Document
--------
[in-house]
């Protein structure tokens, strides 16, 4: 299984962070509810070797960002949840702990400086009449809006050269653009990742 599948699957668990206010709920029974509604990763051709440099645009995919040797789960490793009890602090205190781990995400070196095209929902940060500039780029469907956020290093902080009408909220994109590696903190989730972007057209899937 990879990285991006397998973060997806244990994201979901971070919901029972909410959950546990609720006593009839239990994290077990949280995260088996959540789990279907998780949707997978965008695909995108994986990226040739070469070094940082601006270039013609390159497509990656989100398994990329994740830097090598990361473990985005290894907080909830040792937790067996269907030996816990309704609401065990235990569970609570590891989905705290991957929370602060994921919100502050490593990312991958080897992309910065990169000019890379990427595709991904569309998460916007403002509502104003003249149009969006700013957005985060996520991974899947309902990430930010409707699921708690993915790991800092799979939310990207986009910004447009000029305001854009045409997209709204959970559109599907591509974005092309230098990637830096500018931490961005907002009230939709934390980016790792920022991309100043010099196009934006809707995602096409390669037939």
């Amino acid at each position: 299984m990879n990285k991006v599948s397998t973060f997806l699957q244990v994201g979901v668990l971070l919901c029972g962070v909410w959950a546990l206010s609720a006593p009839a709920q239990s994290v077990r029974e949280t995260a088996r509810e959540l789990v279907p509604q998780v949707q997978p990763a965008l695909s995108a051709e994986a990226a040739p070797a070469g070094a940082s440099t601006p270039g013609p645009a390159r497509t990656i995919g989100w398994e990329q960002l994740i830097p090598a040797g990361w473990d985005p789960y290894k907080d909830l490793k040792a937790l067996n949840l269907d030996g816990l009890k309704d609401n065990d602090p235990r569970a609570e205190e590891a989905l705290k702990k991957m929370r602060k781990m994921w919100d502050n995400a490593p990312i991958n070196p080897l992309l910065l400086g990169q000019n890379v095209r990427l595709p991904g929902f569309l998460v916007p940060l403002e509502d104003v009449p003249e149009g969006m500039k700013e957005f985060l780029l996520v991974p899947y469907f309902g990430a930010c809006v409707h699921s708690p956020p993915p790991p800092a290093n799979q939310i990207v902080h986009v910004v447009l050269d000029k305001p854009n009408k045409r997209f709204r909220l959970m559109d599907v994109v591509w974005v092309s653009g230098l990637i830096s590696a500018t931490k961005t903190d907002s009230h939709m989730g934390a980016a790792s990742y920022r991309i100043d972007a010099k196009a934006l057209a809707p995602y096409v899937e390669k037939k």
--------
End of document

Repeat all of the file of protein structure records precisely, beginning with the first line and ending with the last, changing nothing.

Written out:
[in-house]
């Protein structure tokens, strides 16, 4: 299984962070509810070797960002949840702990400086009449809006050269653009990742 599948699957668990206010709920029974509604990763051709440099645009995919040797789960490793009890602090205190781990995400070196095209929902940060500039780029469907956020290093902080009408909220994109590696903190989730972007057209899937 990879990285991006397998973060997806244990994201979901971070919901029972909410959950546990609720006593009839239990994290077990949280995260088996959540789990279907998780949707997978965008695909995108994986990226040739070469070094940082601006270039013609390159497509990656989100398994990329994740830097090598990361473990985005290894907080909830040792937790067996269907030996816990309704609401065990235990569970609570590891989905705290991957929370602060994921919100502050490593990312991958080897992309910065990169000019890379990427595709991904569309998460916007403002509502104003003249149009969006700013957005985060996520991974899947309902990430930010409707699921708690993915790991800092799979939310990207986009910004447009000029305001854009045409997209709204959970559109599907591509974005092309230098990637830096500018931490961005907002009230939709934390980016790792920022991309100043010099196009934006809707995602096409390669037939």
């Amino acid at each position: 299984m990879n990285k991006v599948s397998t973060f997806l699957q244990v994201g979901v668990l971070l919901c029972g962070v909410w959950a546990l206010s609720a006593p009839a709920q239990s994290v077990r029974e949280t995260a088996r509810e959540l789990v279907p509604q998780v949707q997978p990763a965008l695909s995108a051709e994986a990226a040739p070797a070469g070094a940082s440099t601006p270039g013609p645009a390159r497509t990656i995919g989100w398994e990329q960002l994740i830097p090598a040797g990361w473990d985005p789960y290894k907080d909830l490793k040792a937790l067996n949840l269907d030996g816990l009890k309704d609401n065990d602090p235990r569970a609570e205190e590891a989905l705290k702990k991957m929370r602060k781990m994921w919100d502050n995400a490593p990312i991958n070196p080897l992309l910065l400086g990169q000019n890379v095209r990427l595709p991904g929902f569309l998460v916007p940060l403002e509502d104003v009449p003249e149009g969006m500039k700013e957005f985060l780029l996520v991974p899947y469907f309902g990430a930010c809006v409707h699921s708690p956020p993915p790991p800092a290093n799979q939310i990207v902080h986009v910004v447009l050269d000029k305001p854009n009408k045409r997209f709204r909220l959970m559109d599907v994109v591509w974005v092309s653009g230098l990637i830096s590696a500018t931490k961005t903190d907002s009230h939709m989730g934390a980016a790792s990742y920022r991309i100043d972007a010099k196009a934006l057209a809707p995602y096409v899937e390669k037939k």